In 1767, the Jian Yuan was completed in the Changchun Yuan complex (a series of Imperial gardens to the west of Beijing. One of the halls within the Jian Yuan was the Guyue Xuan (Ancient Moon Pavilion). The Changchun Yuan was intended as a retirement home for the Qianlong Emperor, although he never took up full-time residence there. The Guyue Xuan was completed in 1767, prompting the Emperor to order a group of wares, mostly enamels on glass, bearing the name of that particular pavilion. Hugh Moss dealt with these intriguing mid-reign enamels and their evolution in "Mysteries of the Ancient Moon", Journal of the International Chinese Snuff Bottle Society, Spring 2006, pp. 16-33.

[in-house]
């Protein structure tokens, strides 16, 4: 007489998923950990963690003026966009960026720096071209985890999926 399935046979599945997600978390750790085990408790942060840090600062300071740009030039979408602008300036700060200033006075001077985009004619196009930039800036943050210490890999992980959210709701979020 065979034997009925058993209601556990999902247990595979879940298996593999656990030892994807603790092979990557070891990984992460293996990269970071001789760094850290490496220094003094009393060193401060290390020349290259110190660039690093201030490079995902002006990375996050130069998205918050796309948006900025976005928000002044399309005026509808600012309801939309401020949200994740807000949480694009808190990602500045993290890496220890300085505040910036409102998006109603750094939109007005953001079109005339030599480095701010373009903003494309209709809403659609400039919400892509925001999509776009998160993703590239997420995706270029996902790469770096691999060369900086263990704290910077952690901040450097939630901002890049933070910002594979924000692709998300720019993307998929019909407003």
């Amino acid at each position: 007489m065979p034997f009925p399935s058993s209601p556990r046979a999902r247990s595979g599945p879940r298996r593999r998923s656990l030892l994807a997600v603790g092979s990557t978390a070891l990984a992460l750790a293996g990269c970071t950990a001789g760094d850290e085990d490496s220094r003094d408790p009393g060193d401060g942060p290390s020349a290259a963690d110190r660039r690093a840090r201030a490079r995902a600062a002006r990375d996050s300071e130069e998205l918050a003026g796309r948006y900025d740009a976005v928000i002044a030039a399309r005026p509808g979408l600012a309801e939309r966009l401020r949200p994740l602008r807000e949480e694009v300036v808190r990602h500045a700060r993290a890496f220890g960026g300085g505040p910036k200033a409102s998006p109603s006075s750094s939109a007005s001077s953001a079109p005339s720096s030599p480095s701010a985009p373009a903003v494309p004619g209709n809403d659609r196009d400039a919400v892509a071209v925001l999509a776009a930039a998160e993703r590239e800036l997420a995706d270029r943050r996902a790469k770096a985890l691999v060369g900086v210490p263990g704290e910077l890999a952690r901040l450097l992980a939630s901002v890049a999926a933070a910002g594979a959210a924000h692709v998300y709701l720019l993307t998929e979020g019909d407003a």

Despite their functional efficiency, simplicity and symbolism of fertility, and the all-important continuation of the family line in the Confucian belief system, snuff bottles in the shape of eggs, without any compression of the form, are extremely rare. A white glass bottle of similar shape, with almost identical mark, and decoration of cockerels, was sold at Christie's South Kensington, 9 November 2012, lot 1096. An undecorated white-glass egg-shaped bottle, attributed to the Palace Workshops, Beijing, 1700-1780, from the J&J Collection (Part III), was sold at Christie's New York, 29 March 2006, lot 49.